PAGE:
UPDATE: The FBI has denied claims by the hacking group Antisec that it breached an agent's laptop and obtained 12m Apple IDs
The Federal Bureau of Investigation says there is no evidence to support claims by the hacktivist group Antisec that it breached an FBI computer and procured around 12m Apple IDs. In a statement the FBI said:
"The FBI is aware of published reports alleging that an FBI laptop was compromised and private data regarding Apple UDIDs was exposed. At this time there is no evidence indicating that an FBI laptop was compromised or that the FBI either sought or obtained this data."
Apple has not commented on the alleged breach.
This comes after Antisec said it snatched over 12 million Apple Unique Device Identifiers by successfully breaching an FBI computer. The data includes user names, device names, mobile phone numbers and corresponding addresses. Antisec the said it had leaked one million of them online.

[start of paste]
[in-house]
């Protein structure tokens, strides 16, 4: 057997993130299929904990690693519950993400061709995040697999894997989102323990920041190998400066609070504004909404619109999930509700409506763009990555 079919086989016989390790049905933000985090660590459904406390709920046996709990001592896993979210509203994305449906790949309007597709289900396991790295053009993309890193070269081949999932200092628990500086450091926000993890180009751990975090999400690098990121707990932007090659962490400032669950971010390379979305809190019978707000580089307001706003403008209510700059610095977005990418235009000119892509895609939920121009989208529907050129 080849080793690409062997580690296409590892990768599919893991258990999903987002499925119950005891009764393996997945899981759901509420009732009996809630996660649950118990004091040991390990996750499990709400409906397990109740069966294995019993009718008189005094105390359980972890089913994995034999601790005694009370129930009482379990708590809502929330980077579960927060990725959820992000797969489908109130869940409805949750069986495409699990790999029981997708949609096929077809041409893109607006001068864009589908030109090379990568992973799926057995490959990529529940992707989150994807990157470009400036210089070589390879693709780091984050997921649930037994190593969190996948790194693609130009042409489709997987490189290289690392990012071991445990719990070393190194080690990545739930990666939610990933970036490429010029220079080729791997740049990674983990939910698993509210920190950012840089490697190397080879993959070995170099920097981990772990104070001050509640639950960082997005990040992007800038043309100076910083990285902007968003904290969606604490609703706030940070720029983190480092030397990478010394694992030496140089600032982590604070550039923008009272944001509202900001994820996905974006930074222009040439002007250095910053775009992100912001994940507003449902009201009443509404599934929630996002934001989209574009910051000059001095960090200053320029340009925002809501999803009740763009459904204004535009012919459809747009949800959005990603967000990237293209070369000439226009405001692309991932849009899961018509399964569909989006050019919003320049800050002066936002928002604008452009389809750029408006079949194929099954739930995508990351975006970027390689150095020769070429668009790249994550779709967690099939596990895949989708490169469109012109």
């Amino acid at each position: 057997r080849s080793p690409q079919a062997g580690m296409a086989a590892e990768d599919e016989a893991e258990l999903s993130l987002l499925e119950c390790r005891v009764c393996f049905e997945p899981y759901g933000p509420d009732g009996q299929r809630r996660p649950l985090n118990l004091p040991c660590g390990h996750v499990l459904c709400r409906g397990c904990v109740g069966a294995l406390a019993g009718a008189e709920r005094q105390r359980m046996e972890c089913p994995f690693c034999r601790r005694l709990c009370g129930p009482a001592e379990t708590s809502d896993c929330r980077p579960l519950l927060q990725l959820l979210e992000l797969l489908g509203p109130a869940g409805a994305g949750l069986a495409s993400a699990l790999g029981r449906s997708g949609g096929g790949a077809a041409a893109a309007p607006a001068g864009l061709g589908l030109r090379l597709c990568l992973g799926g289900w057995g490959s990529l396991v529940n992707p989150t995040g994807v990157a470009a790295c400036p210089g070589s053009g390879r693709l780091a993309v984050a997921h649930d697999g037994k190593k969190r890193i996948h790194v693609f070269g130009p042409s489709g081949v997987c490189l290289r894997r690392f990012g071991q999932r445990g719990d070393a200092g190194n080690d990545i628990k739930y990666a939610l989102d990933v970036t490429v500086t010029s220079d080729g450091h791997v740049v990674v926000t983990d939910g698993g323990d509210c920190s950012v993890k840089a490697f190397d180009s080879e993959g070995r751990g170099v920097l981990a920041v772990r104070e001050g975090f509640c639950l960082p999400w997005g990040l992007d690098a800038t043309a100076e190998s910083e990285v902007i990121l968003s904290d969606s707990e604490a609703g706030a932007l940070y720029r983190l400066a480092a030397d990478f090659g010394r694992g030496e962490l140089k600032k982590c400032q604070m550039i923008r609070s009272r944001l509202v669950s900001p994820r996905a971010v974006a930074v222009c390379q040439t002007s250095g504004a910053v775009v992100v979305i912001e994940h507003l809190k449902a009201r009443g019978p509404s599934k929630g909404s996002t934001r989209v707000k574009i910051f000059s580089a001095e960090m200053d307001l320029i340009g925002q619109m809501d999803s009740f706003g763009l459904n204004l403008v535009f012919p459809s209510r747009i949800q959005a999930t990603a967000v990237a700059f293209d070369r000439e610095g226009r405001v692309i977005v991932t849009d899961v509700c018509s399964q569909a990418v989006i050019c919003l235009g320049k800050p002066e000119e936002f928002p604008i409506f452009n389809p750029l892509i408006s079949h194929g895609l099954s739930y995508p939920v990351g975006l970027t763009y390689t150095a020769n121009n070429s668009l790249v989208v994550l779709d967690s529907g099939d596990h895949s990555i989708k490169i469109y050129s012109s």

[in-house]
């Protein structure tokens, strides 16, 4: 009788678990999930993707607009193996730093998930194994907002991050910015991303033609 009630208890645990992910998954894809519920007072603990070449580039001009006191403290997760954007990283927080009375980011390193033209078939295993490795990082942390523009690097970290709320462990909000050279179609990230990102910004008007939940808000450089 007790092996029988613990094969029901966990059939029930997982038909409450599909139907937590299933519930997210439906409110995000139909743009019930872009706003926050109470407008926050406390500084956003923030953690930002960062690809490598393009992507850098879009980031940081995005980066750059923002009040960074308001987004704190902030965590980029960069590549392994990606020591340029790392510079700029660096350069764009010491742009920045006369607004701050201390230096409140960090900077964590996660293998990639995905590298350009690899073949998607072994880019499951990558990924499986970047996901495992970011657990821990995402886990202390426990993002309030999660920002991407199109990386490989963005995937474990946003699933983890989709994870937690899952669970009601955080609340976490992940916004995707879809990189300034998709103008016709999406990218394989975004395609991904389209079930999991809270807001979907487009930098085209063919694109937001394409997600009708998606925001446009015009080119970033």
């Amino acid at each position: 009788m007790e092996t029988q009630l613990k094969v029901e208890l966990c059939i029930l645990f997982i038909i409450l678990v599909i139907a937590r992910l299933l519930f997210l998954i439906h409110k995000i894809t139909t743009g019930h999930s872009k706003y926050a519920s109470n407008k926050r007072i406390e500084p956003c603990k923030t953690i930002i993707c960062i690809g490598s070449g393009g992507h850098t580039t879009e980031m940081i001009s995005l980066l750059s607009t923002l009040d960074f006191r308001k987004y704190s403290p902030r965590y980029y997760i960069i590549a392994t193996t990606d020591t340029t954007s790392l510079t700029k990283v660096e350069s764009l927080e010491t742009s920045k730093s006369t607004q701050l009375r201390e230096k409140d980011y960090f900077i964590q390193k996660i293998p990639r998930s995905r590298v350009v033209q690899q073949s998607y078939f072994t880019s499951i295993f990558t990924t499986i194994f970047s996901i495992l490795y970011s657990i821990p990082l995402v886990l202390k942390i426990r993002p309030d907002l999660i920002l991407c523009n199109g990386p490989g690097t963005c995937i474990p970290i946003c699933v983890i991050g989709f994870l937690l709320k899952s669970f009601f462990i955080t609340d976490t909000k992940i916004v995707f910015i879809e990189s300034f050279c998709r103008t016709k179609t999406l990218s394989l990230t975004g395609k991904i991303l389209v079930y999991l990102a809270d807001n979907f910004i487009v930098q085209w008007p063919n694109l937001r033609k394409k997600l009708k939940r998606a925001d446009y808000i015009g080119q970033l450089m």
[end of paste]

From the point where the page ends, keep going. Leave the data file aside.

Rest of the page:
"During the second week of March 2012, a Dell Vostro notebook, used by Supervisor Special Agent Christopher K. Stangl from FBI Regional Cyber Action Team and New York FBI Office Evidence Response Team was breached using the AtomicReferenceArray vulnerability on Java, during the shell session some files were downloaded from his Desktop folder one of them with the name of "NCFTA_iOS_devices_intel.csv" turned to be a list of 12,367,232 Apple iOS devices including Unique Device Identifiers (UDID), user names, name of device, type of device, Apple Push Notification Service tokens, zipcodes, cellphone numbers, addresses, etc. the personal details fields referring to people appears many times empty leaving the whole list incompleted on many parts. no other file on the same folder makes mention about this list or its purpose."
The data that had been leaked following the breach could easily be disseminated among spammers or used in identify theft attempts. Tech site Gizmodo is currently linking to TNW's database crosschecker. for anyone who wishes to see if any of their Apple devices are affected.